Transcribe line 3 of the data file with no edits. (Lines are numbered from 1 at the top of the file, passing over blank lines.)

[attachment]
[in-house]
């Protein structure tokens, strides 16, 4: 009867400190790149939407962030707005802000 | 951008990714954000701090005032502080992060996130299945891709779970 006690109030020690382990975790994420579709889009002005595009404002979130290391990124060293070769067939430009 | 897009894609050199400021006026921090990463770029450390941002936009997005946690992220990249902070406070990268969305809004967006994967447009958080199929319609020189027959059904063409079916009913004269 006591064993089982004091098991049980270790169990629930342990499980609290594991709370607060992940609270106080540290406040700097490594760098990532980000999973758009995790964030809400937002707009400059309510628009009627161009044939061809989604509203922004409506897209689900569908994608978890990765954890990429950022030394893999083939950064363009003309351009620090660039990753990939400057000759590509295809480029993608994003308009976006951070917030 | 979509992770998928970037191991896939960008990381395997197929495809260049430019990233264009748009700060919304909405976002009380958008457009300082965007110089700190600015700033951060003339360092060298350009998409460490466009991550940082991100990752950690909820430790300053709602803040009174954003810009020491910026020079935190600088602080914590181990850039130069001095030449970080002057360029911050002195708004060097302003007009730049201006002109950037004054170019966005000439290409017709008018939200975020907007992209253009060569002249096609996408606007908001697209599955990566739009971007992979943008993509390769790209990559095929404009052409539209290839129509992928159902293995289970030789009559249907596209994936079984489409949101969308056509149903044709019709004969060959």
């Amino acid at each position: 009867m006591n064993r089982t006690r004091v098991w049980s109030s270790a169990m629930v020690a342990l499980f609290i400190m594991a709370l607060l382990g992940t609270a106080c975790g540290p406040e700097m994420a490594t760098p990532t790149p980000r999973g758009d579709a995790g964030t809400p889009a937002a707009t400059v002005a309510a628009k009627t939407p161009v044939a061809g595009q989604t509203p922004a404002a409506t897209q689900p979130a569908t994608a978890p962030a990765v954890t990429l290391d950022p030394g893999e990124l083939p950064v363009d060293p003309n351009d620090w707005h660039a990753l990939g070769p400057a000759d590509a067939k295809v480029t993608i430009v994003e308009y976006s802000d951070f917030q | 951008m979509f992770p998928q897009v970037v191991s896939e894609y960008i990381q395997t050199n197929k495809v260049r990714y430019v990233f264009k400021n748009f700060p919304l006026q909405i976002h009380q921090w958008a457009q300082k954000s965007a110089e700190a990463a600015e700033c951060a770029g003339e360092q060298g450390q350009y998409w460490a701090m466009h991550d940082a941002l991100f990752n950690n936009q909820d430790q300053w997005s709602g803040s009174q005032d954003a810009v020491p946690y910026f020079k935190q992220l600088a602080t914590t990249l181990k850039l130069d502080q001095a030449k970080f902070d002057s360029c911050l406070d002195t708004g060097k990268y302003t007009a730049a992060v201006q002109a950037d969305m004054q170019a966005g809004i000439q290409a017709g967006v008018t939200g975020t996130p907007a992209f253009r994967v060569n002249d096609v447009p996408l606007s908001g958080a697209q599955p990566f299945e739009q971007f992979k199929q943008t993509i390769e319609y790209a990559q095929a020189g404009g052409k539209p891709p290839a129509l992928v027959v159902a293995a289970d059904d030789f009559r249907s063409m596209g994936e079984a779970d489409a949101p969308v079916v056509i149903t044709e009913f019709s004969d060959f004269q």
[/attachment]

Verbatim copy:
């Amino acid at each position: 009867m006591n064993r089982t006690r004091v098991w049980s109030s270790a169990m629930v020690a342990l499980f609290i400190m594991a709370l607060l382990g992940t609270a106080c975790g540290p406040e700097m994420a490594t760098p990532t790149p980000r999973g758009d579709a995790g964030t809400p889009a937002a707009t400059v002005a309510a628009k009627t939407p161009v044939a061809g595009q989604t509203p922004a404002a409506t897209q689900p979130a569908t994608a978890p962030a990765v954890t990429l290391d950022p030394g893999e990124l083939p950064v363009d060293p003309n351009d620090w707005h660039a990753l990939g070769p400057a000759d590509a067939k295809v480029t993608i430009v994003e308009y976006s802000d951070f917030q | 951008m979509f992770p998928q897009v970037v191991s896939e894609y960008i990381q395997t050199n197929k495809v260049r990714y430019v990233f264009k400021n748009f700060p919304l006026q909405i976002h009380q921090w958008a457009q300082k954000s965007a110089e700190a990463a600015e700033c951060a770029g003339e360092q060298g450390q350009y998409w460490a701090m466009h991550d940082a941002l991100f990752n950690n936009q909820d430790q300053w997005s709602g803040s009174q005032d954003a810009v020491p946690y910026f020079k935190q992220l600088a602080t914590t990249l181990k850039l130069d502080q001095a030449k970080f902070d002057s360029c911050l406070d002195t708004g060097k990268y302003t007009a730049a992060v201006q002109a950037d969305m004054q170019a966005g809004i000439q290409a017709g967006v008018t939200g975020t996130p907007a992209f253009r994967v060569n002249d096609v447009p996408l606007s908001g958080a697209q599955p990566f299945e739009q971007f992979k199929q943008t993509i390769e319609y790209a990559q095929a020189g404009g052409k539209p891709p290839a129509l992928v027959v159902a293995a289970d059904d030789f009559r249907s063409m596209g994936e079984a779970d489409a949101p969308v079916v056509i149903t044709e009913f019709s004969d060959f004269q």